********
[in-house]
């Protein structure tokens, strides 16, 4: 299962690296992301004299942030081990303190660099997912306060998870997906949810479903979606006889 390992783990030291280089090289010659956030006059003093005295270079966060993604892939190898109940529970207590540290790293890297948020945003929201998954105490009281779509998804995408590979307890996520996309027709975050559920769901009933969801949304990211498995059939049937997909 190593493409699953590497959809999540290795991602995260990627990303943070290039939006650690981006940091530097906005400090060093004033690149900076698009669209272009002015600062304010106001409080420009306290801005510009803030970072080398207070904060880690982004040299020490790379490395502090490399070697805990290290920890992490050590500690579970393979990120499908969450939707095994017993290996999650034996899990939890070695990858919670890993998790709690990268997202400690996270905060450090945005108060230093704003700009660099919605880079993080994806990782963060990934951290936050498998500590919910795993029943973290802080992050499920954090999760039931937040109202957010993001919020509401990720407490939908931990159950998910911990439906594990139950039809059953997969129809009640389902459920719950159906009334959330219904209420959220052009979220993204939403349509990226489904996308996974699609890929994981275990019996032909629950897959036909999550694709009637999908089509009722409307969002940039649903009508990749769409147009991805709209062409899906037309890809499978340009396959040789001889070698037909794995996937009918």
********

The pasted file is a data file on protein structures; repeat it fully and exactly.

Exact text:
[in-house]
């Protein structure tokens, strides 16, 4: 299962690296992301004299942030081990303190660099997912306060998870997906949810479903979606006889 390992783990030291280089090289010659956030006059003093005295270079966060993604892939190898109940529970207590540290790293890297948020945003929201998954105490009281779509998804995408590979307890996520996309027709975050559920769901009933969801949304990211498995059939049937997909 190593493409699953590497959809999540290795991602995260990627990303943070290039939006650690981006940091530097906005400090060093004033690149900076698009669209272009002015600062304010106001409080420009306290801005510009803030970072080398207070904060880690982004040299020490790379490395502090490399070697805990290290920890992490050590500690579970393979990120499908969450939707095994017993290996999650034996899990939890070695990858919670890993998790709690990268997202400690996270905060450090945005108060230093704003700009660099919605880079993080994806990782963060990934951290936050498998500590919910795993029943973290802080992050499920954090999760039931937040109202957010993001919020509401990720407490939908931990159950998910911990439906594990139950039809059953997969129809009640389902459920719950159906009334959330219904209420959220052009979220993204939403349509990226489904996308996974699609890929994981275990019996032909629950897959036909999550694709009637999908089509009722409307969002940039649903009508990749769409147009991805709209062409899906037309890809499978340009396959040789001889070698037909794995996937009918």